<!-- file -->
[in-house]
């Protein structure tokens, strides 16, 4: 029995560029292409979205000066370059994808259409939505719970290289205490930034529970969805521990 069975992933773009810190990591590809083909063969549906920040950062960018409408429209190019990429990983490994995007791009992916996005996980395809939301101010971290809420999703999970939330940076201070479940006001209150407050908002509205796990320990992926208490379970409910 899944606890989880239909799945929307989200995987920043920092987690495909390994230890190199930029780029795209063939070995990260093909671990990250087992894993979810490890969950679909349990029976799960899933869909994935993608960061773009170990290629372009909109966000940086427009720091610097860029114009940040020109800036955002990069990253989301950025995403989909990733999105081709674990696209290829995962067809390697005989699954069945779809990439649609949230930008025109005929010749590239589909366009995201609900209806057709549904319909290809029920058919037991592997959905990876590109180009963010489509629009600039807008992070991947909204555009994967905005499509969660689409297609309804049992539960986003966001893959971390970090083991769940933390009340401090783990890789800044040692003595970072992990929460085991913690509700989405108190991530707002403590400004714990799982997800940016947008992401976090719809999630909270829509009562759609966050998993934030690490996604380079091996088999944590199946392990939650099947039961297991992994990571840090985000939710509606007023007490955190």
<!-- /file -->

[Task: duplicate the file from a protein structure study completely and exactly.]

[in-house]
């Protein structure tokens, strides 16, 4: 029995560029292409979205000066370059994808259409939505719970290289205490930034529970969805521990 069975992933773009810190990591590809083909063969549906920040950062960018409408429209190019990429990983490994995007791009992916996005996980395809939301101010971290809420999703999970939330940076201070479940006001209150407050908002509205796990320990992926208490379970409910 899944606890989880239909799945929307989200995987920043920092987690495909390994230890190199930029780029795209063939070995990260093909671990990250087992894993979810490890969950679909349990029976799960899933869909994935993608960061773009170990290629372009909109966000940086427009720091610097860029114009940040020109800036955002990069990253989301950025995403989909990733999105081709674990696209290829995962067809390697005989699954069945779809990439649609949230930008025109005929010749590239589909366009995201609900209806057709549904319909290809029920058919037991592997959905990876590109180009963010489509629009600039807008992070991947909204555009994967905005499509969660689409297609309804049992539960986003966001893959971390970090083991769940933390009340401090783990890789800044040692003595970072992990929460085991913690509700989405108190991530707002403590400004714990799982997800940016947008992401976090719809999630909270829509009562759609966050998993934030690490996604380079091996088999944590199946392990939650099947039961297991992994990571840090985000939710509606007023007490955190």